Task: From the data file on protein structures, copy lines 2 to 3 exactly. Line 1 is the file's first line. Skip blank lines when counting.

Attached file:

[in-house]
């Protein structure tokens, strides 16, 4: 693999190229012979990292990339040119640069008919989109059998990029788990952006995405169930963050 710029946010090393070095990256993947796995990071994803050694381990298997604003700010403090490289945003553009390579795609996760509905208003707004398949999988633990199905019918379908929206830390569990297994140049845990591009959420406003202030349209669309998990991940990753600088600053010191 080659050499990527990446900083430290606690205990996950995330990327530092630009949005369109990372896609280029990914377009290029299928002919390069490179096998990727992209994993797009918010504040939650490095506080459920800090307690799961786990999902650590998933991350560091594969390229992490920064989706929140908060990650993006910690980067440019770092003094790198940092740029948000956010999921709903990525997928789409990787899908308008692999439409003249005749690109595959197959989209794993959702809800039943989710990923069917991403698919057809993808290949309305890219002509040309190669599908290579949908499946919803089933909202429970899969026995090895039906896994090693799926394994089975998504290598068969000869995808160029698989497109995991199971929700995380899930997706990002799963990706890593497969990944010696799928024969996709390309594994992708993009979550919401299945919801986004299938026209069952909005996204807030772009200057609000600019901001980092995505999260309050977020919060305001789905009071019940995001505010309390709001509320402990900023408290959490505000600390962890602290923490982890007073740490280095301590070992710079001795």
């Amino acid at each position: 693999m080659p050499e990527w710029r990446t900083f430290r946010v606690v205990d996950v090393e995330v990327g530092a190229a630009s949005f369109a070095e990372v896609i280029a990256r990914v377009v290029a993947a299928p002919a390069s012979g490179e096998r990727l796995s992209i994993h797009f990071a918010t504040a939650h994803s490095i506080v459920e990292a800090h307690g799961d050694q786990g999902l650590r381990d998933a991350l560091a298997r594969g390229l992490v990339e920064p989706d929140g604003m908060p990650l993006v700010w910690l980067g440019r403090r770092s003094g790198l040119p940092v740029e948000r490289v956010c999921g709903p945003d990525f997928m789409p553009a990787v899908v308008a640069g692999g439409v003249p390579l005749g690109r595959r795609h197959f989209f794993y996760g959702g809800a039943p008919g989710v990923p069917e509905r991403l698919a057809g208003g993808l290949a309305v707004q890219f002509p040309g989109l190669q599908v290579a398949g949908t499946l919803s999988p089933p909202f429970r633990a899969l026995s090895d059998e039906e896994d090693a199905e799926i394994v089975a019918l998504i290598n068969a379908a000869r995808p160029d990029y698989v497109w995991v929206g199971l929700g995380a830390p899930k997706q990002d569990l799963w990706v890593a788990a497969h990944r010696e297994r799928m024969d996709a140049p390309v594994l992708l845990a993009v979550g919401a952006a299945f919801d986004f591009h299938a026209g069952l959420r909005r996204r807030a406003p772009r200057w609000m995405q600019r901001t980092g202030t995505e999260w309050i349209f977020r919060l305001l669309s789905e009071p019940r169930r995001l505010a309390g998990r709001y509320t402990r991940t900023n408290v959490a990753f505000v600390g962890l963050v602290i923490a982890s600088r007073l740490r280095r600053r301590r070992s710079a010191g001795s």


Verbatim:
């Protein structure tokens, strides 16, 4: 693999190229012979990292990339040119640069008919989109059998990029788990952006995405169930963050 710029946010090393070095990256993947796995990071994803050694381990298997604003700010403090490289945003553009390579795609996760509905208003707004398949999988633990199905019918379908929206830390569990297994140049845990591009959420406003202030349209669309998990991940990753600088600053010191 080659050499990527990446900083430290606690205990996950995330990327530092630009949005369109990372896609280029990914377009290029299928002919390069490179096998990727992209994993797009918010504040939650490095506080459920800090307690799961786990999902650590998933991350560091594969390229992490920064989706929140908060990650993006910690980067440019770092003094790198940092740029948000956010999921709903990525997928789409990787899908308008692999439409003249005749690109595959197959989209794993959702809800039943989710990923069917991403698919057809993808290949309305890219002509040309190669599908290579949908499946919803089933909202429970899969026995090895039906896994090693799926394994089975998504290598068969000869995808160029698989497109995991199971929700995380899930997706990002799963990706890593497969990944010696799928024969996709390309594994992708993009979550919401299945919801986004299938026209069952909005996204807030772009200057609000600019901001980092995505999260309050977020919060305001789905009071019940995001505010309390709001509320402990900023408290959490505000600390962890602290923490982890007073740490280095301590070992710079001795």
């Amino acid at each position: 693999m080659p050499e990527w710029r990446t900083f430290r946010v606690v205990d996950v090393e995330v990327g530092a190229a630009s949005f369109a070095e990372v896609i280029a990256r990914v377009v290029a993947a299928p002919a390069s012979g490179e096998r990727l796995s992209i994993h797009f990071a918010t504040a939650h994803s490095i506080v459920e990292a800090h307690g799961d050694q786990g999902l650590r381990d998933a991350l560091a298997r594969g390229l992490v990339e920064p989706d929140g604003m908060p990650l993006v700010w910690l980067g440019r403090r770092s003094g790198l040119p940092v740029e948000r490289v956010c999921g709903p945003d990525f997928m789409p553009a990787v899908v308008a640069g692999g439409v003249p390579l005749g690109r595959r795609h197959f989209f794993y996760g959702g809800a039943p008919g989710v990923p069917e509905r991403l698919a057809g208003g993808l290949a309305v707004q890219f002509p040309g989109l190669q599908v290579a398949g949908t499946l919803s999988p089933p909202f429970r633990a899969l026995s090895d059998e039906e896994d090693a199905e799926i394994v089975a019918l998504i290598n068969a379908a000869r995808p160029d990029y698989v497109w995991v929206g199971l929700g995380a830390p899930k997706q990002d569990l799963w990706v890593a788990a497969h990944r010696e297994r799928m024969d996709a140049p390309v594994l992708l845990a993009v979550g919401a952006a299945f919801d986004f591009h299938a026209g069952l959420r909005r996204r807030a406003p772009r200057w609000m995405q600019r901001t980092g202030t995505e999260w309050i349209f977020r919060l305001l669309s789905e009071p019940r169930r995001l505010a309390g998990r709001y509320t402990r991940t900023n408290v959490a990753f505000v600390g962890l963050v602290i923490a982890s600088r007073l740490r280095r600053r301590r070992s710079a010191g001795s």